Brown Marmorated Stink Bug - Halyomorpha halys

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Brown Marmorated Stink Bug’s (Halyomorpha halys) are brown with darker brown speckles on top and a pale underside. They are medium-sized insects with a head much smaller than the thorax. The shield shaped thorax is 12-17 mm long. Halyomorpha halys can resemble other stink bugs, like the Minnesota native species Euschistus servus, but the distinguishing feature of the Brown Marmorated Stink Bug are the brown and white alternating stripes on the antenna and along the edge of their thorax.

What does it eat?

Eating is minimal in the winter, but in warmer temperatures they can be a pest to crops like corn, soybeans, cotton, and seed, nut, and fruit trees. They are quite polyphagous and will eat anything from ornamental plants, crops, and trees. They have been found to eat roughly 300 species of plants.

Where and when do you find them?

Native to East Asia, they have become an invasive species in the United States. Now, Brown Marmorated Stink Bugs are commonly found in Minnesota, you may have seen them in your house during the winter because they like warm places to overwinter. Having two life cycles a year, they can be seen from May-Nov. Females lay their eggs throughout the summer (May-Aug) and the nymphs emerge 4-5 days later.

Importance to Minnesota

The Brown Marmorated Stink Bug was first identified in Minnesota in 2010. While being a crop pest is not to be celebrated, a journal article published in 2013 found that the wounds on trees left by the stink bugs became a feeding sight for native wasps and ants. This dynamic creates a new opportunistic food source for the native species and may restructure ecological processes in the areas the Brown Marmorated Stink Bug invade. If you’d like to read the study it can be found here: Invasive Stink Bug Wounds Trees, Liberates Sugars, and Facilitates Native Hymenoptera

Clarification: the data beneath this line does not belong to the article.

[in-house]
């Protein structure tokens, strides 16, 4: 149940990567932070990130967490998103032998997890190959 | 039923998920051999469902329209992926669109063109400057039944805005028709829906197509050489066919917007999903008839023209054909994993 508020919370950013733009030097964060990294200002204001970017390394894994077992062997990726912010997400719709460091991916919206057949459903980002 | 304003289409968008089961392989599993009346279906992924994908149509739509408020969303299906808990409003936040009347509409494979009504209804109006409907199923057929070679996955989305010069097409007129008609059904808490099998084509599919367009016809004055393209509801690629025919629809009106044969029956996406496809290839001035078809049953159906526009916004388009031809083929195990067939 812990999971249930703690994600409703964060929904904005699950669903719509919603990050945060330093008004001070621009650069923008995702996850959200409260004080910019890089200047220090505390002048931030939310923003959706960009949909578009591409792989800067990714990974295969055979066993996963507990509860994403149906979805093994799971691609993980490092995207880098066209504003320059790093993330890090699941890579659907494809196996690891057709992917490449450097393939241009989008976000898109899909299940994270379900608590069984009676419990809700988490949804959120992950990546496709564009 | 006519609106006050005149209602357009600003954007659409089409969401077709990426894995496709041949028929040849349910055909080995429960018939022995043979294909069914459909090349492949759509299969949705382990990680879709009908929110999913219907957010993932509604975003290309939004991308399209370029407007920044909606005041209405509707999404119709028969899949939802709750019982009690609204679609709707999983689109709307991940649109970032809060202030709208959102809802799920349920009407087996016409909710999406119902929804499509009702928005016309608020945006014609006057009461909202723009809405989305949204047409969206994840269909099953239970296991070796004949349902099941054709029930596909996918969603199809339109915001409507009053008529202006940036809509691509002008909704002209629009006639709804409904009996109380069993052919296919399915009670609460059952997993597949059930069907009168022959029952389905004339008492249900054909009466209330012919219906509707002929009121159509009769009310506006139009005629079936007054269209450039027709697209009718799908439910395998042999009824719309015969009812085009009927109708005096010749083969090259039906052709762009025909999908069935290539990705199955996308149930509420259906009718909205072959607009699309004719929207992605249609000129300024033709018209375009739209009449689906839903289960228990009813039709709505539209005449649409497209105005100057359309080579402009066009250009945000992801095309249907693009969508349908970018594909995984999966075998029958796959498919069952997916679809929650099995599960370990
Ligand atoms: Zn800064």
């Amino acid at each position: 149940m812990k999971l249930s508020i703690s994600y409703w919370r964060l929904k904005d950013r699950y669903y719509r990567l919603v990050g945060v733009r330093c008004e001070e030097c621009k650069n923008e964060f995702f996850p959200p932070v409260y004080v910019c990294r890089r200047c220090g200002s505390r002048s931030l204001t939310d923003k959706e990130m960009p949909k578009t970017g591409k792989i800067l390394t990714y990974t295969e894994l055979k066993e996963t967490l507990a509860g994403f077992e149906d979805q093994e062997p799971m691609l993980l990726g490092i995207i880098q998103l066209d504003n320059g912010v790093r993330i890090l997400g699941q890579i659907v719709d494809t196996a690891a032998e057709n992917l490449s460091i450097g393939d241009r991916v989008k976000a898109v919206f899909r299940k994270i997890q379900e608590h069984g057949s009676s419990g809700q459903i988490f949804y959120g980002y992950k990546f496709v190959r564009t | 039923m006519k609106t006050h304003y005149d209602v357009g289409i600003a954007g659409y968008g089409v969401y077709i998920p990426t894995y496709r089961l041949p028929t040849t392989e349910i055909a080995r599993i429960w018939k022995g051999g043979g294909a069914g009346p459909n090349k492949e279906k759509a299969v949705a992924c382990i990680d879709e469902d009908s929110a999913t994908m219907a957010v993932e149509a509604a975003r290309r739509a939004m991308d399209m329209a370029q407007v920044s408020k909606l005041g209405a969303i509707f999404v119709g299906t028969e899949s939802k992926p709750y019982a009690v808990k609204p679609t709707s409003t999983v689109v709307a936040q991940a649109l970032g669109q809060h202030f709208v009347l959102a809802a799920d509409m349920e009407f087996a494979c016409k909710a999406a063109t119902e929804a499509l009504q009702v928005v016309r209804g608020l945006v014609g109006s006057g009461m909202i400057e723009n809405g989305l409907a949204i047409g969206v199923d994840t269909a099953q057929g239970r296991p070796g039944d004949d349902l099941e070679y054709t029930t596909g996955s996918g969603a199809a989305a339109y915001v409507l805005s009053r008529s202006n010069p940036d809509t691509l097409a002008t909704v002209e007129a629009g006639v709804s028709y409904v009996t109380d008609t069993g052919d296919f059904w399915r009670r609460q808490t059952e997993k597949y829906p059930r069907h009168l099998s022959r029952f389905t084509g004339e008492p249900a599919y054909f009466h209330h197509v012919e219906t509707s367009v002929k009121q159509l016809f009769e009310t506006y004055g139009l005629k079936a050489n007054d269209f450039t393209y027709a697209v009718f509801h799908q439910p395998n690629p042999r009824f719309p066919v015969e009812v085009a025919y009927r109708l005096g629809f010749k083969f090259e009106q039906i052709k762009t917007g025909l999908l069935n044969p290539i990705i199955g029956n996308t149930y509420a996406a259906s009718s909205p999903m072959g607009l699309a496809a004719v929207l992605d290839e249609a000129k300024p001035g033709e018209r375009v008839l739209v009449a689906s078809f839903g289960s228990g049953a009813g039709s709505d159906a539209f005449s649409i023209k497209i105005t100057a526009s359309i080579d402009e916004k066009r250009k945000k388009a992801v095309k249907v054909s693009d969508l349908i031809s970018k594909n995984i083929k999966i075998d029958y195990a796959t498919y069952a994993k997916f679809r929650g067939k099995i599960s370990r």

Fun fact

Stink Bugs get their name from the odor they admit from being squished. The odor is quite pungent and has an earthy smell, most often described as smelling like cilantro.

For More Information


  • Ellen Reed

Photo Credit

  • Photo 1: Jeff Hahn Photo
  • Photo 2: University of Massachusetts Amherst

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Brown Marmorated Stink Bug
Photo 1: Brown Marmorated Stink Bug close up. Notice the striping on the edge of the antenna and along the edge of their thorax. Photo by Jeff Hahn


a cluster of Brown Marmorated Stink Bug on a tomato
Photo 2: Brown Marmorated Stink Bug's on a tomato. Photo from The University of Massachusetts Amherst